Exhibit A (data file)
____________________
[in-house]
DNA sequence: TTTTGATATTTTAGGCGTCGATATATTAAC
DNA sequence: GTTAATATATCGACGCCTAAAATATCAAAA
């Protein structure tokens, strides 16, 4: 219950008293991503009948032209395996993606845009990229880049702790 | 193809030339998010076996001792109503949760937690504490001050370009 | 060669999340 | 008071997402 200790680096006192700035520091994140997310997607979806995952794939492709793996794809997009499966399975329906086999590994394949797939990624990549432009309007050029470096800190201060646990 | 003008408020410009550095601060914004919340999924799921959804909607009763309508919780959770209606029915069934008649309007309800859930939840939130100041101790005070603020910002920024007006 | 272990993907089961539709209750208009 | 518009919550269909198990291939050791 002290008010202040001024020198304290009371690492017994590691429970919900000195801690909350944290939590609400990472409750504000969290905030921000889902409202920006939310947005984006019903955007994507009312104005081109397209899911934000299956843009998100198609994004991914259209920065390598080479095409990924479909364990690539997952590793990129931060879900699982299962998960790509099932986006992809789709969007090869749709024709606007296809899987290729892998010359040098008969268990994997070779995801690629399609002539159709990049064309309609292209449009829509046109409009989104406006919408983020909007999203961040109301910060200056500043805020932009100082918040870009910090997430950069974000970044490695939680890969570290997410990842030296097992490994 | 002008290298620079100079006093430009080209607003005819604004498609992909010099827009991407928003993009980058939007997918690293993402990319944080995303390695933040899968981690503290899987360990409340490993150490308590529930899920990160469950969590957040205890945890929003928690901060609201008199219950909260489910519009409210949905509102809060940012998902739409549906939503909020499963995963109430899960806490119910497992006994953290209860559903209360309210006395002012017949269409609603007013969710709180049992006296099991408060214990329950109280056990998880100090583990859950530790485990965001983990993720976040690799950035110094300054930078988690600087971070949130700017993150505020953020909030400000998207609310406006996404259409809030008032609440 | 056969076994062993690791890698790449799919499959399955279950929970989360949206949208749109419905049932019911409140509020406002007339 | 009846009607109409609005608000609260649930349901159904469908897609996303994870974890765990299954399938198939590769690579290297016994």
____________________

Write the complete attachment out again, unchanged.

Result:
[in-house]
DNA sequence: TTTTGATATTTTAGGCGTCGATATATTAAC
DNA sequence: GTTAATATATCGACGCCTAAAATATCAAAA
């Protein structure tokens, strides 16, 4: 219950008293991503009948032209395996993606845009990229880049702790 | 193809030339998010076996001792109503949760937690504490001050370009 | 060669999340 | 008071997402 200790680096006192700035520091994140997310997607979806995952794939492709793996794809997009499966399975329906086999590994394949797939990624990549432009309007050029470096800190201060646990 | 003008408020410009550095601060914004919340999924799921959804909607009763309508919780959770209606029915069934008649309007309800859930939840939130100041101790005070603020910002920024007006 | 272990993907089961539709209750208009 | 518009919550269909198990291939050791 002290008010202040001024020198304290009371690492017994590691429970919900000195801690909350944290939590609400990472409750504000969290905030921000889902409202920006939310947005984006019903955007994507009312104005081109397209899911934000299956843009998100198609994004991914259209920065390598080479095409990924479909364990690539997952590793990129931060879900699982299962998960790509099932986006992809789709969007090869749709024709606007296809899987290729892998010359040098008969268990994997070779995801690629399609002539159709990049064309309609292209449009829509046109409009989104406006919408983020909007999203961040109301910060200056500043805020932009100082918040870009910090997430950069974000970044490695939680890969570290997410990842030296097992490994 | 002008290298620079100079006093430009080209607003005819604004498609992909010099827009991407928003993009980058939007997918690293993402990319944080995303390695933040899968981690503290899987360990409340490993150490308590529930899920990160469950969590957040205890945890929003928690901060609201008199219950909260489910519009409210949905509102809060940012998902739409549906939503909020499963995963109430899960806490119910497992006994953290209860559903209360309210006395002012017949269409609603007013969710709180049992006296099991408060214990329950109280056990998880100090583990859950530790485990965001983990993720976040690799950035110094300054930078988690600087971070949130700017993150505020953020909030400000998207609310406006996404259409809030008032609440 | 056969076994062993690791890698790449799919499959399955279950929970989360949206949208749109419905049932019911409140509020406002007339 | 009846009607109409609005608000609260649930349901159904469908897609996303994870974890765990299954399938198939590769690579290297016994």